The Molecular and Cellular Oncogenesis Program (MCO) is comprised of eleven investigators who work collaboratively in broad areas of cancer biology. Over the last budget period, the MCO Program has undergone an extensive realignment in research focus, thematic areas of collaboration and Program membership. In line with the strategic reorganization ofthe Cancer Center, the MCO Program appointed a new Program Leader (Dr. Murphy), recruited four new investigators at all academic ranks, and received one faculty member (Dr. Janicki) from the Gene Expression and Regulation (GER) Program. Concomitantly, three MCO members transferred to the newly created Program in Tumor Microenvironment and Metastasis (TMM). As a result, the MCO Program is now a more focused and highly collaborative research initiative, bringing together multidisciplinary expertise around three general flagship themes: Mechanisms of growth control (i);Cancer biomarkers and bio-signatures (ii);and Targeted cancer therapeutics (iii). The overarching goal of the Program is to combine a mechanistic understanding of cancer signaling networks with novel molecular approaches to disease diagnosis and treatment, along the continuum of basic, translational and patient-oriented cancer research. Synergy among the scientists is facilitated by a strong programmatic foundation in computational and integrative biology, a broad utilization of Cancer Center Shared Resources, and productive inter-programmatic and inter-institutional collaborations. Over the last budget period, MCO investigators made impressive gains on a broad portfolio of scientific discoveries in line with Program goals. The National Cancer Institute (NCI) funding base of the Program has grown by 27% compared to the last budget period, from $2.05 million in 2008 to $2.79 million in 2013 (direct costs), and the rate of collaborative publications has increased by more than five-fold, from 6.9% in 2008 to 36% in 2013 (total of intra- and inter-programmatic publications), with a total of 187 peer-reviewed cancer-relevant publications. MCO investigators continue to lead large programmatic and disease-relevant collaborations (Program Project grants, SPORE), contribute substantially to the translational mission of the Cancer Center in the Melanoma and Ovarian Cancer Research Continuum Signatures, and actively participate in education, mentoring and career development of faculty and trainees. The MCO Program will continue to build on these strengths during the next budget period, further expanding its unifying role as a multidisciplinary hub for basic and translational cancer research.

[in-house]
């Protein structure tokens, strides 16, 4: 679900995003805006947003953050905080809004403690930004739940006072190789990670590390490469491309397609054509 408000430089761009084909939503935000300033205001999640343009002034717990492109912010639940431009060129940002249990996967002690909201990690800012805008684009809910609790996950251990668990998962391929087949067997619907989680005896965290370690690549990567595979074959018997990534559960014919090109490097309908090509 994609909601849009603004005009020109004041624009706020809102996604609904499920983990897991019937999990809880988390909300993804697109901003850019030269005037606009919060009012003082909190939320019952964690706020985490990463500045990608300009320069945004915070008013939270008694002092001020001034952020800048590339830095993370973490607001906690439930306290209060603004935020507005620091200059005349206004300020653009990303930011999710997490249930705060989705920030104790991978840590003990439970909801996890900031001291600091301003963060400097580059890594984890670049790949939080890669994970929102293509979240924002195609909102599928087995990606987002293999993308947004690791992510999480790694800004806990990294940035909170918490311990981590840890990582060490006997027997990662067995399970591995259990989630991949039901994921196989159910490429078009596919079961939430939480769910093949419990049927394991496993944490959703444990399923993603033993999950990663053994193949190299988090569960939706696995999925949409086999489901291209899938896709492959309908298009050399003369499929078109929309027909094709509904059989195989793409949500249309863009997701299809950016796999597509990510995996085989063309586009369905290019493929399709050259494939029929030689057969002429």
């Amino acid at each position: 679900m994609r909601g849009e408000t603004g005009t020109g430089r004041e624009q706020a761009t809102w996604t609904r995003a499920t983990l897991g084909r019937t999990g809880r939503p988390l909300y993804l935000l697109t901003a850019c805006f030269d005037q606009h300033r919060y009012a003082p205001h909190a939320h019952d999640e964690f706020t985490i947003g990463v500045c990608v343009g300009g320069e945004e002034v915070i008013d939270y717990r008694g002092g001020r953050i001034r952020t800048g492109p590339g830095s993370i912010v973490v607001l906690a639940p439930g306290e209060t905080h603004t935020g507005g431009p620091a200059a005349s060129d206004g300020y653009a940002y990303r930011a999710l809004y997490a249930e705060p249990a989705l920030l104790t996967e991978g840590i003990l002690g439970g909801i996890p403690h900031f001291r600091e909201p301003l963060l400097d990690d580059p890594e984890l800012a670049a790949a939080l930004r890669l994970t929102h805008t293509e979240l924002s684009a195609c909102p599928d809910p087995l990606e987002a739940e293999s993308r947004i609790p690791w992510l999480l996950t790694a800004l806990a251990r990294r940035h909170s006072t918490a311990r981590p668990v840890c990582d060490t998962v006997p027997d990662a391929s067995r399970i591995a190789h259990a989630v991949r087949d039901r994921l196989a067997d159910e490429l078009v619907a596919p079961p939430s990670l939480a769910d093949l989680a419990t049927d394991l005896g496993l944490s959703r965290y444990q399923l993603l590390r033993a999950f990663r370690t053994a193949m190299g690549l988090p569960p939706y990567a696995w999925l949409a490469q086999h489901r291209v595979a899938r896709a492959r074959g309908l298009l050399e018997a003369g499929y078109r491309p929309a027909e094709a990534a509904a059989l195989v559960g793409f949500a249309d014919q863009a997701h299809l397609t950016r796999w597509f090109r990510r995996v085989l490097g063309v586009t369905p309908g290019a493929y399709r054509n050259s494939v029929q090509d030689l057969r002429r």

The MCO Program supports an integrated and multidisciplinary team effort to elucidate the cellular and molecular requirements of tumor maintenance, identify pathways of resistant disease and devise novel, molecularly-grounded approaches for cancer diagnosis and treatment.
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|Kung, Che-Pei; Murphy, Maureen E (2016) The role of the p53 tumor suppressor in metabolism and diabetes. J Endocrinol 231:R61-R75|
|Patro, Sean C; Azzoni, Livio; Joseph, Jocelin et al. (2016) Antiretroviral therapy in HIV-1-infected individuals with CD4 count below 100 cells/mm3 results in differential recovery of monocyte activation. J Leukoc Biol 100:223-31|
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